Descending down the Trebisnjica river valley and into the town Trebinje is a bit of a surreal experience. Trebinje itself is at the foot of Mount Leotar, which serves as a dry moonscape to the lush valley bringing in an Adriatic breeze. The town itself, like much of Bosnia and Hercegovina, is a hodge podge of ancient histories all intersecting in one little region. My journey began the second I stepped out of the car, a gust of natural incense set the mood. Sage, pine, rosemary, immortelle and lavender all abound in this unique micro-climate, on what has become known as the Route of Herbs and Honey, or Herbegovina more colloquially.
I met with my guide Marko, a charming native of Trebinje who seemed to know everyone, at what the Austrian’s used to call Babicplatz, the town’s central square lined with towering 150 year old platan trees. We discussed the geography of the region, Trebinje is in the region of Hercegovina in the semi-autonomous Republika Srpska. The shaded square is surrounded by bustling cafes while vendors ply their wares. Here you can find hand-picked herbs, Brandy made with wild pommegrenates, soaps and skin creams made of local beeswax, or even a locally grown tobacco known to be a personal favorite of Joseph Stalin. Trebinje being a relative unknown to it’s heavyweight neighbors makes it incredibly affordable. It takes little to live like a king in this untouched gem of a town.
The center of town has a Dalmatian feel to it. Large marble slabs, vaguely turkic architecture, dry mediterranean heat and an almost cosmic calmness. But just as I was getting used to it Marko brought me through a causeway to a classic Austro-Hungarian former army barracks. Those familiar with Bosnia might be able to identify the polarizing experience of leaving one hemisphere for another in a span of metres. The barracks house the Museum of Hercegovina Trebinje which is spread over three floors and combines information about the ancient history of Trebinje with artefacts. It describes perfectly how it was first connected to trading routes due to it’s proximity to Dubrovnik (20 minutes by car, give or a take one border crossing), and then it’s direct connection with Vienna via steam engine in the early 20th century.
By that point I was developing that typical mediterranean early afternoon thirst for wine, and the Tvrdos Monastery was the perfect surprise to quench that thirst. You can be forgiven for having never heard of this 4th century monastery established by the Roman Emperor Constantine, or the 15th century wine cellar adjacent to the monastery itself. Despite having won numerous awards from New York to Japan for their wine, the monks choose to stay at around half their capacity in order to maintain quality, and the distribution is generally organized by orthodox churches since the profits go to repairing churches that were damaged and never repaired.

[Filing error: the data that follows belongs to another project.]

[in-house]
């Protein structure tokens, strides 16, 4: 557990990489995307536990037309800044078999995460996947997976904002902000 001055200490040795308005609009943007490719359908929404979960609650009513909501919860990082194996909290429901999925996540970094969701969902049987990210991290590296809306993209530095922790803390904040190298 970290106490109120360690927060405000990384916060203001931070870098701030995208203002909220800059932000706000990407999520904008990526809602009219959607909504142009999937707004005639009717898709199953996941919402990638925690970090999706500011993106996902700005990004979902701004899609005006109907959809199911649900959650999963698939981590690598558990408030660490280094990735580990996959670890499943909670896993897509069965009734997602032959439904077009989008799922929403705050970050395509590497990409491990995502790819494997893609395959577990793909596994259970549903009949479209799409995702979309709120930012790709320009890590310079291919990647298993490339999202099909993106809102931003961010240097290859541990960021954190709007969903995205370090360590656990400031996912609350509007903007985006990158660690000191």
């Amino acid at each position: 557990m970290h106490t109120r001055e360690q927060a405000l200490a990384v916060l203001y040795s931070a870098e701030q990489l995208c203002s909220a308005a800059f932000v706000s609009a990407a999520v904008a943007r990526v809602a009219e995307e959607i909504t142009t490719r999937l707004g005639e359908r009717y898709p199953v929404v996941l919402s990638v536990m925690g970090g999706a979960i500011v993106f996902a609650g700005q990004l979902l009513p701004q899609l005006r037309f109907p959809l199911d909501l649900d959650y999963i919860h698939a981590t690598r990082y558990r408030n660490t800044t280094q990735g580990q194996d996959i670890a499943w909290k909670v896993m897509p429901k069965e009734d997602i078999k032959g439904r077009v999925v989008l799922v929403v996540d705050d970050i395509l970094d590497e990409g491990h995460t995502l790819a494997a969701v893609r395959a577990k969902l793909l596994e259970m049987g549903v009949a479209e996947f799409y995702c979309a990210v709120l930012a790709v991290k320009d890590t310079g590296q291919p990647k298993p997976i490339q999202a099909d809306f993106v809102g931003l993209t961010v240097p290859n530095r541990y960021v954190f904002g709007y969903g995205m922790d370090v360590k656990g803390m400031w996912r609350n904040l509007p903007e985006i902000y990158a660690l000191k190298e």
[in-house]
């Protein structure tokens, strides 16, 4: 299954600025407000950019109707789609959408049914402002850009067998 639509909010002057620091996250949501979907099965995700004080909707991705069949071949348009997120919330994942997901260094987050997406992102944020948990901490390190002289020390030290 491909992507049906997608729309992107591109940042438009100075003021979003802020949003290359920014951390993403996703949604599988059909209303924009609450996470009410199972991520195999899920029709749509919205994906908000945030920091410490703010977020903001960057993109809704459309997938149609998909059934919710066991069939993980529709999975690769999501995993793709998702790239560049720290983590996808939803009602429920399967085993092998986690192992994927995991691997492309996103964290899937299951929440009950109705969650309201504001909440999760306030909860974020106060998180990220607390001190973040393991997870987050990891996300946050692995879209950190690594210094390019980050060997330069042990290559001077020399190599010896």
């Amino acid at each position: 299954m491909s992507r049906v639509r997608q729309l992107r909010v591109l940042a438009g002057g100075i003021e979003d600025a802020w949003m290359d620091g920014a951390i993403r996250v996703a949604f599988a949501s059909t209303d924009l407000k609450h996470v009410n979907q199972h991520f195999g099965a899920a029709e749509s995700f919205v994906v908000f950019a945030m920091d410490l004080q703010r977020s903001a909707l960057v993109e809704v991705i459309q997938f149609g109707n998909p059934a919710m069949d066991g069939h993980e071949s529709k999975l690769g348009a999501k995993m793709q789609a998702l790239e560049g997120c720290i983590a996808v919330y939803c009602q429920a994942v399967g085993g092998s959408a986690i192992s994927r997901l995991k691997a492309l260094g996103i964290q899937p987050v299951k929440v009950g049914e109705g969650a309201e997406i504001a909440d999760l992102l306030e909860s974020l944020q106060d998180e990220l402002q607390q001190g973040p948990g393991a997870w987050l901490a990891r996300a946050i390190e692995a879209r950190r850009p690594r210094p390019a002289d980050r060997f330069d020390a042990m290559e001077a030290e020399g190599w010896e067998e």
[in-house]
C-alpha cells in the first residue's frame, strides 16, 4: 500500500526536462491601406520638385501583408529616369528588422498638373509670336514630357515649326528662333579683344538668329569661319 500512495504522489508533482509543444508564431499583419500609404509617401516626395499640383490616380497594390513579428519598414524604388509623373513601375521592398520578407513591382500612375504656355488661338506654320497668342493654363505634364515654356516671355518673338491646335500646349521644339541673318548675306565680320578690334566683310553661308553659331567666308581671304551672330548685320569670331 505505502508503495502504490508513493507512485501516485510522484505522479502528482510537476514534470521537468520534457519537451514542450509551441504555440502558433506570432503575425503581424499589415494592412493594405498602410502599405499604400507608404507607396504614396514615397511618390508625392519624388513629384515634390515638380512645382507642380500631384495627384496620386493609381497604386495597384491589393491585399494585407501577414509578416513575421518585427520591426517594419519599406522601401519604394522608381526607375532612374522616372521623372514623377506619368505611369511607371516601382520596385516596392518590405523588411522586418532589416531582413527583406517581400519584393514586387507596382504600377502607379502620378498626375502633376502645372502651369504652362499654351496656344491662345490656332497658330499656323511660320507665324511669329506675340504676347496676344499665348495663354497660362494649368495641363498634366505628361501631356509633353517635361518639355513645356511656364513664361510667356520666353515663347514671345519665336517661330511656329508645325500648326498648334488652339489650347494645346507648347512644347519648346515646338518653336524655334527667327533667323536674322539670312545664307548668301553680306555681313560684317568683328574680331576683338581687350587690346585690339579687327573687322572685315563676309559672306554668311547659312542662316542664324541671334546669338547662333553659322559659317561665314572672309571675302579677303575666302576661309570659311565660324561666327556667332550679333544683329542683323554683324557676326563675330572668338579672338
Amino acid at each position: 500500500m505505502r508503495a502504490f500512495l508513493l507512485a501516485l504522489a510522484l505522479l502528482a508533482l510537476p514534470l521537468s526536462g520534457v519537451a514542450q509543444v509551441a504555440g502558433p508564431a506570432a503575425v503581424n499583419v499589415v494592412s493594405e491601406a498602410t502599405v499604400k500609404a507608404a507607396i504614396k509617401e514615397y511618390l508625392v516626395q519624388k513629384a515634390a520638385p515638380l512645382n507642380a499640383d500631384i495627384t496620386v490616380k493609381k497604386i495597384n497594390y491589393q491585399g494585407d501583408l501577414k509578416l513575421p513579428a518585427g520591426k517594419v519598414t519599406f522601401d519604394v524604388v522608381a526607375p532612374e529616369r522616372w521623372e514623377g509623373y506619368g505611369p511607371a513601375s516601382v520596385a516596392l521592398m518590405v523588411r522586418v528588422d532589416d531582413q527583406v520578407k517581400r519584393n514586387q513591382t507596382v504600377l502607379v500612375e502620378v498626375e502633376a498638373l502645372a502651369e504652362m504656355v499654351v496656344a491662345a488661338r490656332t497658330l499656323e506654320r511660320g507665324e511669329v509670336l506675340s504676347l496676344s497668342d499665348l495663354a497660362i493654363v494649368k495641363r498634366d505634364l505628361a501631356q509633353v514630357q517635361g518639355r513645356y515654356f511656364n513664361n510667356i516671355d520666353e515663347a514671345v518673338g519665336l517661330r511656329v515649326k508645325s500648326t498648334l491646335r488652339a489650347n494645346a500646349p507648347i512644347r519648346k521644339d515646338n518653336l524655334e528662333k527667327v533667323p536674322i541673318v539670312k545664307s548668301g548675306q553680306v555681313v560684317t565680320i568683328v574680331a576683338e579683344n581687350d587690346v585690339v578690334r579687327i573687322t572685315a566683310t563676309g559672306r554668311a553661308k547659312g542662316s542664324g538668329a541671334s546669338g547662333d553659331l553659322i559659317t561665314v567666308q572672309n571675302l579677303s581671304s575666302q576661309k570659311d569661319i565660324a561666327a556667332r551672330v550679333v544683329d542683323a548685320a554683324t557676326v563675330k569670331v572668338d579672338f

Happy and light headed I insisted we returned to our hotel for lunch. The Hotel Stara Hercegovina was known for years in the region as the best restaurant for miles around. Word of mouth has made this a can’t miss dining experience for those familiar with the region. The parking lot is guaranteed to have license plates from at least 4 countries, which is no surprise with it’s proximity to Croatia, Montenegro and Mostar. They just recently added luxurious apartments, and so I had the benefit of staying there (By this I mean I was able to amble off to take a nap with relative ease minutes after finishing my gargantuan plate). Lunch was as farm to table as you can imagine. The table literally overlooks the farm, the farm being a delicate mountain valley separated by circuitous stone walls winding out of site. This isn’t so much back to the basic as it is a culinary craft that has been perfected and unchaged over years.
On the eve of my departure I’m listening to birds singing out my window with the windows wide open. Every few seconds a waft of incense hovers across the room. I lay dreaming, picking out the origin of every restorative note in the air, a citrus orchard clinging to the banks of the Trebjisnica river, a field of wild lavender growing among the marble scree on the gentle slopes of a nearby Dalmatian peak, and the effervescent aroma of pine needles toasted in the adriatic sun, and wonder If I’ll ever have to wake up.